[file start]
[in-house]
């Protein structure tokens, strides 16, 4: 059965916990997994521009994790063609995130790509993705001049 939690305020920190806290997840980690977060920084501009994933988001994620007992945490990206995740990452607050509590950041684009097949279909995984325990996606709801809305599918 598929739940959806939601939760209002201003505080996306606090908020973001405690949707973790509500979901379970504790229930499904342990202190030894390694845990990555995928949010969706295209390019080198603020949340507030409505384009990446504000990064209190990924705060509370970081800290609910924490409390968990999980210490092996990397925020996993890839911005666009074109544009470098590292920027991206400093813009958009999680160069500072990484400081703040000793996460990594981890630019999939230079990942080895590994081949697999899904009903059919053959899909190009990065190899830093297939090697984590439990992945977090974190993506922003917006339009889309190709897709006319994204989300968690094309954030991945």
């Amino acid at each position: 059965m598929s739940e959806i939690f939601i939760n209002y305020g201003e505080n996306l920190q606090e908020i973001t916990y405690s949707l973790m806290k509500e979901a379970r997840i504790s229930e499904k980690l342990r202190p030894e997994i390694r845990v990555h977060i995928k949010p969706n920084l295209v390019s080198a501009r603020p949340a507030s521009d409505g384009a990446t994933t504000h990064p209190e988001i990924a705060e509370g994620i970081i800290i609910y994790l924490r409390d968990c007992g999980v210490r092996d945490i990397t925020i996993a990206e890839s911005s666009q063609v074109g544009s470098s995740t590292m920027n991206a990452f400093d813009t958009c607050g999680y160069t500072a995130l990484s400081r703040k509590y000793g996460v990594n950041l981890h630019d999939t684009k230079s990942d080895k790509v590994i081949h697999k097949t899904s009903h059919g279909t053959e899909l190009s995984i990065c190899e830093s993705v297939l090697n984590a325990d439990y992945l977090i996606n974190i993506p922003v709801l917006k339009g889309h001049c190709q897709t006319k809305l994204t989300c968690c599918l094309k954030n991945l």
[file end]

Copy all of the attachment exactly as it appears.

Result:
[in-house]
């Protein structure tokens, strides 16, 4: 059965916990997994521009994790063609995130790509993705001049 939690305020920190806290997840980690977060920084501009994933988001994620007992945490990206995740990452607050509590950041684009097949279909995984325990996606709801809305599918 598929739940959806939601939760209002201003505080996306606090908020973001405690949707973790509500979901379970504790229930499904342990202190030894390694845990990555995928949010969706295209390019080198603020949340507030409505384009990446504000990064209190990924705060509370970081800290609910924490409390968990999980210490092996990397925020996993890839911005666009074109544009470098590292920027991206400093813009958009999680160069500072990484400081703040000793996460990594981890630019999939230079990942080895590994081949697999899904009903059919053959899909190009990065190899830093297939090697984590439990992945977090974190993506922003917006339009889309190709897709006319994204989300968690094309954030991945």
């Amino acid at each position: 059965m598929s739940e959806i939690f939601i939760n209002y305020g201003e505080n996306l920190q606090e908020i973001t916990y405690s949707l973790m806290k509500e979901a379970r997840i504790s229930e499904k980690l342990r202190p030894e997994i390694r845990v990555h977060i995928k949010p969706n920084l295209v390019s080198a501009r603020p949340a507030s521009d409505g384009a990446t994933t504000h990064p209190e988001i990924a705060e509370g994620i970081i800290i609910y994790l924490r409390d968990c007992g999980v210490r092996d945490i990397t925020i996993a990206e890839s911005s666009q063609v074109g544009s470098s995740t590292m920027n991206a990452f400093d813009t958009c607050g999680y160069t500072a995130l990484s400081r703040k509590y000793g996460v990594n950041l981890h630019d999939t684009k230079s990942d080895k790509v590994i081949h697999k097949t899904s009903h059919g279909t053959e899909l190009s995984i990065c190899e830093s993705v297939l090697n984590a325990d439990y992945l977090i996606n974190i993506p922003v709801l917006k339009g889309h001049c190709q897709t006319k809305l994204t989300c968690c599918l094309k954030n991945l």